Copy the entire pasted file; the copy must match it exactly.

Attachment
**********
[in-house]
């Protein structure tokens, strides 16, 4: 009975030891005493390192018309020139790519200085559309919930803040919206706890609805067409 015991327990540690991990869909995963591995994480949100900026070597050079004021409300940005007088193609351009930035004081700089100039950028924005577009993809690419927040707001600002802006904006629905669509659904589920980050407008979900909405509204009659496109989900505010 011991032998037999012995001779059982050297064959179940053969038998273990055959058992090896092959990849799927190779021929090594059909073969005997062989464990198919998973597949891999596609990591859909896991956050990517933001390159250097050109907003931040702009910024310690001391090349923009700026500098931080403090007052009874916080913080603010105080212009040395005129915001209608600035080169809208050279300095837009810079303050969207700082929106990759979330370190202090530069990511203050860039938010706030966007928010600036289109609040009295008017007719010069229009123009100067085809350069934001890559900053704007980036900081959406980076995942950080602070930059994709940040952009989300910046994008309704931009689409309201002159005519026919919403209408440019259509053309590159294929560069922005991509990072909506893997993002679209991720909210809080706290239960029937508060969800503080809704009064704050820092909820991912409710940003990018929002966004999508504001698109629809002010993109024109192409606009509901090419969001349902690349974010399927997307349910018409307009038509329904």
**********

[in-house]
């Protein structure tokens, strides 16, 4: 009975030891005493390192018309020139790519200085559309919930803040919206706890609805067409 015991327990540690991990869909995963591995994480949100900026070597050079004021409300940005007088193609351009930035004081700089100039950028924005577009993809690419927040707001600002802006904006629905669509659904589920980050407008979900909405509204009659496109989900505010 011991032998037999012995001779059982050297064959179940053969038998273990055959058992090896092959990849799927190779021929090594059909073969005997062989464990198919998973597949891999596609990591859909896991956050990517933001390159250097050109907003931040702009910024310690001391090349923009700026500098931080403090007052009874916080913080603010105080212009040395005129915001209608600035080169809208050279300095837009810079303050969207700082929106990759979330370190202090530069990511203050860039938010706030966007928010600036289109609040009295008017007719010069229009123009100067085809350069934001890559900053704007980036900081959406980076995942950080602070930059994709940040952009989300910046994008309704931009689409309201002159005519026919919403209408440019259509053309590159294929560069922005991509990072909506893997993002679209991720909210809080706290239960029937508060969800503080809704009064704050820092909820991912409710940003990018929002966004999508504001698109629809002010993109024109192409606009509901090419969001349902690349974010399927997307349910018409307009038509329904």